Recent studies assessed the incidence of hepatocellular carcinoma in patients with hepatitis C virus (HCV) infection and cirrhosis and surveillance of hepatobiliary cancer in patients with primary sclerosing cholangitis.
In the first study, published online on April 12 by Gastroenterology, researchers assessed hepatocellular carcinoma occurrence in 2,249 consecutive patients with HCV-associated cirrhosis who were treated with direct-acting antivirals from March 2015 through July 2016 at 22 academic and community liver centers in Sicily, Italy.
Most patients had Child-Pugh class A disease (90.5%), whereas the other 9.5% were Child-Pugh class B. Overall, 2,140 (95.2%) patients achieved a sustained virologic response, and 78 (3.5%) patients developed hepatocellular carcinoma during a mean follow-up of 14 months.
One year after antiviral exposure, hepatocellular carcinoma developed in 2.1% of Child-Pugh class A patients with a sustained virologic response and 6.6% of those with no sustained virologic response. In Child-Pugh class B patients, hepatocellular carcinoma developed in 7.8% of those with a sustained virologic response and 12.4% of those with no sustained virologic response.
The study authors noted limitations, such as a short follow-up period after sustained virologic response and potential heterogeneity among centers in the diagnosis of hepatocellular carcinoma. “In conclusion, our prospective observational study confirms that the early benefit of viral eradication in HCV cirrhosis persists throughout all stages of cirrhosis,” they wrote.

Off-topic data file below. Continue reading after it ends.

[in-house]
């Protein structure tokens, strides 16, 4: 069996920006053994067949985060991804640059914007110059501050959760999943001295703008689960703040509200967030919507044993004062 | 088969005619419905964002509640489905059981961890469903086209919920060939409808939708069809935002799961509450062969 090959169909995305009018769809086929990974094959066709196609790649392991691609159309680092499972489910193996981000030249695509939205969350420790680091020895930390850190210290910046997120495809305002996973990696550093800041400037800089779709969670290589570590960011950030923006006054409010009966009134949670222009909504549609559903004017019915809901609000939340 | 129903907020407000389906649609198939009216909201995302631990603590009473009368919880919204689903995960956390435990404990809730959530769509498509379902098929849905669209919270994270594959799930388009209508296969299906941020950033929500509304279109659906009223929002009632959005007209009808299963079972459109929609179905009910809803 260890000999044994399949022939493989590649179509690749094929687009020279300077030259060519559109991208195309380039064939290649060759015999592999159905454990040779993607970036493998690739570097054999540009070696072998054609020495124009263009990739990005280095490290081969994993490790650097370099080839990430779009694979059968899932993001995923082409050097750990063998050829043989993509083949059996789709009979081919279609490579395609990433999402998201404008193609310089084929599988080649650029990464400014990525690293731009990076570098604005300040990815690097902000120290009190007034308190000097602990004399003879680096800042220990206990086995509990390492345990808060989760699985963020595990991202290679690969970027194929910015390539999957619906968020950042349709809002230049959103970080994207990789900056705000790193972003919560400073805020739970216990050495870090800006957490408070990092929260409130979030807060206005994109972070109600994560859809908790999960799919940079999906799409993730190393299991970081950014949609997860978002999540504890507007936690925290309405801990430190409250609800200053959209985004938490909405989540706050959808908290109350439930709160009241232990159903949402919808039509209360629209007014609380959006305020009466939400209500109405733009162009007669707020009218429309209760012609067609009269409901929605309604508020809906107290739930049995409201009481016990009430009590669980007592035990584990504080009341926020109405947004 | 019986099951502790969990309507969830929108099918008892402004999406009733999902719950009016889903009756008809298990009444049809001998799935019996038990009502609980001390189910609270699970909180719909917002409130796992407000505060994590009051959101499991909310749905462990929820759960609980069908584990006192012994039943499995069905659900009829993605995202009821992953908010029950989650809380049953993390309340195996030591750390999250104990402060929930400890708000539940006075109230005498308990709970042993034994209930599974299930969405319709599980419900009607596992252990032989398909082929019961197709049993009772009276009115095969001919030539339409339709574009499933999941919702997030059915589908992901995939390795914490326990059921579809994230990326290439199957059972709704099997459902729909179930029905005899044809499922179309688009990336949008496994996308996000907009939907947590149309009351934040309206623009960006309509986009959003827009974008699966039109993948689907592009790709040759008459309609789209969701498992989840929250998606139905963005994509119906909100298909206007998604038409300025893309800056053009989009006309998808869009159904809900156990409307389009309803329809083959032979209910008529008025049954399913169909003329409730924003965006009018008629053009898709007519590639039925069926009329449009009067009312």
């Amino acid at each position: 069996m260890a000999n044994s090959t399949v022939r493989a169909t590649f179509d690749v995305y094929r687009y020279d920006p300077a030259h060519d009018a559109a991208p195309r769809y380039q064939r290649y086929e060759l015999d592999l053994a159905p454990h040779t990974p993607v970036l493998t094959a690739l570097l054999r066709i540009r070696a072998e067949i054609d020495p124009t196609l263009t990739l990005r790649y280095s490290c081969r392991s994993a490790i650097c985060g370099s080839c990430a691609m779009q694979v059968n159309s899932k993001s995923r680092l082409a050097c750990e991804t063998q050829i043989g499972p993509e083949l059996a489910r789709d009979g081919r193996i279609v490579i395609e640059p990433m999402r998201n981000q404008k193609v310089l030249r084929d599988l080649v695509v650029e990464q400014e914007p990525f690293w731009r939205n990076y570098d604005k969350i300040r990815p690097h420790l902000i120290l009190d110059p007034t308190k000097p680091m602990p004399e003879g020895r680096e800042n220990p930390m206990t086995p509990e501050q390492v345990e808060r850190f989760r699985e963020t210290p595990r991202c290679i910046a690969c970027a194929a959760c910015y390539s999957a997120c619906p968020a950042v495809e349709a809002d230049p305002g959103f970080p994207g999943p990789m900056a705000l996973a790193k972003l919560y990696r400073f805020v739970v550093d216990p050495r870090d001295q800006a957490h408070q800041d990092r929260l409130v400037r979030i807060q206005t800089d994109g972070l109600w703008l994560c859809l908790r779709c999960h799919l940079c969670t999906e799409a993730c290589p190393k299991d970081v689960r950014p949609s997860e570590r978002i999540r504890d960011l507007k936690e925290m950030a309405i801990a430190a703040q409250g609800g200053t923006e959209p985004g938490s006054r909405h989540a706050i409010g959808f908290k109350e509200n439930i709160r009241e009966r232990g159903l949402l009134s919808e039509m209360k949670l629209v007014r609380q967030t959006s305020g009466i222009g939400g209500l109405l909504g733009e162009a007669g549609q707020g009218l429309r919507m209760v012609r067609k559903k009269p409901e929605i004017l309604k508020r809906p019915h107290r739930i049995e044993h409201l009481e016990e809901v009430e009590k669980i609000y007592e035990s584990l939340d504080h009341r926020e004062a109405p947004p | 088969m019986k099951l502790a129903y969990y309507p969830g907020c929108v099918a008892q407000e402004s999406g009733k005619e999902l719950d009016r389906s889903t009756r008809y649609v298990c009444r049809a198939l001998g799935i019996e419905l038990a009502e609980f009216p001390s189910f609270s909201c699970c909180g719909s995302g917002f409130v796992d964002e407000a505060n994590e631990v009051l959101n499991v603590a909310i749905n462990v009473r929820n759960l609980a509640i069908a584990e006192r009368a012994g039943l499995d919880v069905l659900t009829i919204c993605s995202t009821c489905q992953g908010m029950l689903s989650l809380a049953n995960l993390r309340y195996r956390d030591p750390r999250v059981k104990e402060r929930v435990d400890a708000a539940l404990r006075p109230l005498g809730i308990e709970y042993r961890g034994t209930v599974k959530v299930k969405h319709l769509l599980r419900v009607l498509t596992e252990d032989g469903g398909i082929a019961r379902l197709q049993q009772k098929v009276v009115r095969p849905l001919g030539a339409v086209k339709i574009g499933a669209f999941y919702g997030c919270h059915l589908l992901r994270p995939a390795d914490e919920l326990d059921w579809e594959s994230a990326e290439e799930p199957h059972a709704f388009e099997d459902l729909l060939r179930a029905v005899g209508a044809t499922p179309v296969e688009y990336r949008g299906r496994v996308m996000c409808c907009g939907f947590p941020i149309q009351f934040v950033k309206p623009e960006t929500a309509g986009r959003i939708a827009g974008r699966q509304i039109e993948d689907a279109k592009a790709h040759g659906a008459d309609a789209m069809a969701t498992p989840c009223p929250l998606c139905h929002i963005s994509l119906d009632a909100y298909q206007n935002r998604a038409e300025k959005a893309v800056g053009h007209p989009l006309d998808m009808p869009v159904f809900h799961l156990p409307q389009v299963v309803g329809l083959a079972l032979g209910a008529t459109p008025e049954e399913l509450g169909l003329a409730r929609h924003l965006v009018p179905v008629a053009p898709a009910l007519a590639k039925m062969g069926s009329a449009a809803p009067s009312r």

The second study found that hepatobiliary cancer surveillance may improve outcomes, including survival, in patients with primary sclerosing cholangitis. Researchers assessed the effect of surveillance in 79 patients with primary sclerosing cholangitis who were seen at Mayo Clinic in Rochester, Minn., between 1995 to 2015, developed hepatobiliary cancers, and had at least one year of follow-up. Results were published online on April 19 by Hepatology.
Overall, 54 (78%) patients developed cholangiocarcinoma, 17 (21%) patients developed hepatocellular carcinoma, five (6%) patients developed gallbladder carcinoma, two (3%) developed both cholangiocarcinoma and hepatocellular carcinoma, and one (1%) developed both hepatocellular carcinoma and gallbladder carcinoma.
Forty (51%) of 79 patients were under hepatobiliary cancer surveillance and, compared to those who were not, had higher overall survival at five years (68% vs. 20%; P<0.001) and lower five-year probability of experiencing a hepatobiliary cancer-related adverse event (32% vs. 75%; P<0.001).
The authors noted limitations of the study, such as its retrospective nature and the fact that it did not include a cost analysis. Despite the study's positive results, they wrote that survival remains “subsatisfactory” in patients with hepatobiliary cancer complicating primary sclerosing cholangitis and called for better methods for earlier diagnosis.